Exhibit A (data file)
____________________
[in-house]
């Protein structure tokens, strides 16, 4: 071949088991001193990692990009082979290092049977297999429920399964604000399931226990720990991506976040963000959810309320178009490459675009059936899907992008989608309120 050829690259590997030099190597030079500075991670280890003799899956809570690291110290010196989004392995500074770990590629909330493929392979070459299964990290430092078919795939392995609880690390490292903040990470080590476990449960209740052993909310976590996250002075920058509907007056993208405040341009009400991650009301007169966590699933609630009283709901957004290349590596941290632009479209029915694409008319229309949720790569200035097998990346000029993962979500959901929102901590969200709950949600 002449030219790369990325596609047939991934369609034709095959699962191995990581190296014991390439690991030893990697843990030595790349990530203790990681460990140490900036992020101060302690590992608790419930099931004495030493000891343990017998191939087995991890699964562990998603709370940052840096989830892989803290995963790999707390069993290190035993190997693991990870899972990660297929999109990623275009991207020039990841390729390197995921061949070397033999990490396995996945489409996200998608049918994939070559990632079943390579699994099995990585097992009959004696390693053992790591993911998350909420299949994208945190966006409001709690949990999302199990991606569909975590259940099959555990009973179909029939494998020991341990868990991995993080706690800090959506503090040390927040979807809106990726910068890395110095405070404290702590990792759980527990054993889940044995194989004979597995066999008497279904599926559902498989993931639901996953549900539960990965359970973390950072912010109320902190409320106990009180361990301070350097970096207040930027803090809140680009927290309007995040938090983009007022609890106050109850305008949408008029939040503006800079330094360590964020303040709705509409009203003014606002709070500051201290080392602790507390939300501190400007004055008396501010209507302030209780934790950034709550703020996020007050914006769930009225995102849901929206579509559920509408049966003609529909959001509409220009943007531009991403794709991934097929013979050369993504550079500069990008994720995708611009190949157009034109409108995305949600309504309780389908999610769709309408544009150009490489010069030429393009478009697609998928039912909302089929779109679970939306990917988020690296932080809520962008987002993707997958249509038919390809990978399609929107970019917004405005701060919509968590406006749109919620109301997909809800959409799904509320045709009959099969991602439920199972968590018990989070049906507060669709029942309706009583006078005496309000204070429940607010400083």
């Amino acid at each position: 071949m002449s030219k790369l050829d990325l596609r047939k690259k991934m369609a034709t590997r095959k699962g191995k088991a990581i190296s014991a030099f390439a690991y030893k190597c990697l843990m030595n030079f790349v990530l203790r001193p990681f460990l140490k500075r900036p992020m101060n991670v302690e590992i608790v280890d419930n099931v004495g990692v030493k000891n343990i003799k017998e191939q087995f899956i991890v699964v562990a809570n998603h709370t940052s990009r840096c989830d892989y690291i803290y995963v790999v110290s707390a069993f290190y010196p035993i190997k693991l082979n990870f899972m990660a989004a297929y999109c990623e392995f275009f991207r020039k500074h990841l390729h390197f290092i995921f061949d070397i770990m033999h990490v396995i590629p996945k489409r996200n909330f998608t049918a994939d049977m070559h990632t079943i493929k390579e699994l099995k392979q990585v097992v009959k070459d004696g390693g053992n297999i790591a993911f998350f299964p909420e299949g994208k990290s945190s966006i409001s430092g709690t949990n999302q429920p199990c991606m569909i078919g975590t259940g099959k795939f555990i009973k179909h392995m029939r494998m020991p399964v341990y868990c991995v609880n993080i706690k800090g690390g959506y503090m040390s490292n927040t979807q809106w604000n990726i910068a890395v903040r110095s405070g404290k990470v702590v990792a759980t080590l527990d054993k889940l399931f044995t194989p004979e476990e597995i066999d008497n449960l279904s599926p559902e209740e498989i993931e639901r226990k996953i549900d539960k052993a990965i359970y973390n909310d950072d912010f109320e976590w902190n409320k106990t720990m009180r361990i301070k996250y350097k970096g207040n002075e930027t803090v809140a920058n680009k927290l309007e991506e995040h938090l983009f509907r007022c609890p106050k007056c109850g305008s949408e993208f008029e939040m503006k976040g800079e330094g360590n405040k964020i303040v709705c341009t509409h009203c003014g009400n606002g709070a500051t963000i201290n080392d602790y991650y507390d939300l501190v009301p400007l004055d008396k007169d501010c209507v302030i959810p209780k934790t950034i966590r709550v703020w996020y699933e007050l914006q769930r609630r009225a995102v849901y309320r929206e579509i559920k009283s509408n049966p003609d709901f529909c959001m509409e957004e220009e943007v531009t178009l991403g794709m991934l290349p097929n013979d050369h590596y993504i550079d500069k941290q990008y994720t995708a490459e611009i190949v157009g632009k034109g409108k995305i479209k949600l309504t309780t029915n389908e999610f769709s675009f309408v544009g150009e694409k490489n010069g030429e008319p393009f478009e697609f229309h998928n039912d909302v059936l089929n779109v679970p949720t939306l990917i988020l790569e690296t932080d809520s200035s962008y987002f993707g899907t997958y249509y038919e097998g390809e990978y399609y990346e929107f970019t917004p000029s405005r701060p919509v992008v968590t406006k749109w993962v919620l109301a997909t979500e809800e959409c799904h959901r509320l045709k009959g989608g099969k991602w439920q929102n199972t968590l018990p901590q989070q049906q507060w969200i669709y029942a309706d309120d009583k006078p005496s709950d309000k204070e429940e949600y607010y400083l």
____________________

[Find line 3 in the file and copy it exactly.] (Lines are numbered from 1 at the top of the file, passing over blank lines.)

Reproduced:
């Amino acid at each position: 071949m002449s030219k790369l050829d990325l596609r047939k690259k991934m369609a034709t590997r095959k699962g191995k088991a990581i190296s014991a030099f390439a690991y030893k190597c990697l843990m030595n030079f790349v990530l203790r001193p990681f460990l140490k500075r900036p992020m101060n991670v302690e590992i608790v280890d419930n099931v004495g990692v030493k000891n343990i003799k017998e191939q087995f899956i991890v699964v562990a809570n998603h709370t940052s990009r840096c989830d892989y690291i803290y995963v790999v110290s707390a069993f290190y010196p035993i190997k693991l082979n990870f899972m990660a989004a297929y999109c990623e392995f275009f991207r020039k500074h990841l390729h390197f290092i995921f061949d070397i770990m033999h990490v396995i590629p996945k489409r996200n909330f998608t049918a994939d049977m070559h990632t079943i493929k390579e699994l099995k392979q990585v097992v009959k070459d004696g390693g053992n297999i790591a993911f998350f299964p909420e299949g994208k990290s945190s966006i409001s430092g709690t949990n999302q429920p199990c991606m569909i078919g975590t259940g099959k795939f555990i009973k179909h392995m029939r494998m020991p399964v341990y868990c991995v609880n993080i706690k800090g690390g959506y503090m040390s490292n927040t979807q809106w604000n990726i910068a890395v903040r110095s405070g404290k990470v702590v990792a759980t080590l527990d054993k889940l399931f044995t194989p004979e476990e597995i066999d008497n449960l279904s599926p559902e209740e498989i993931e639901r226990k996953i549900d539960k052993a990965i359970y973390n909310d950072d912010f109320e976590w902190n409320k106990t720990m009180r361990i301070k996250y350097k970096g207040n002075e930027t803090v809140a920058n680009k927290l309007e991506e995040h938090l983009f509907r007022c609890p106050k007056c109850g305008s949408e993208f008029e939040m503006k976040g800079e330094g360590n405040k964020i303040v709705c341009t509409h009203c003014g009400n606002g709070a500051t963000i201290n080392d602790y991650y507390d939300l501190v009301p400007l004055d008396k007169d501010c209507v302030i959810p209780k934790t950034i966590r709550v703020w996020y699933e007050l914006q769930r609630r009225a995102v849901y309320r929206e579509i559920k009283s509408n049966p003609d709901f529909c959001m509409e957004e220009e943007v531009t178009l991403g794709m991934l290349p097929n013979d050369h590596y993504i550079d500069k941290q990008y994720t995708a490459e611009i190949v157009g632009k034109g409108k995305i479209k949600l309504t309780t029915n389908e999610f769709s675009f309408v544009g150009e694409k490489n010069g030429e008319p393009f478009e697609f229309h998928n039912d909302v059936l089929n779109v679970p949720t939306l990917i988020l790569e690296t932080d809520s200035s962008y987002f993707g899907t997958y249509y038919e097998g390809e990978y399609y990346e929107f970019t917004p000029s405005r701060p919509v992008v968590t406006k749109w993962v919620l109301a997909t979500e809800e959409c799904h959901r509320l045709k009959g989608g099969k991602w439920q929102n199972t968590l018990p901590q989070q049906q507060w969200i669709y029942a309706d309120d009583k006078p005496s709950d309000k204070e429940e949600y607010y400083l």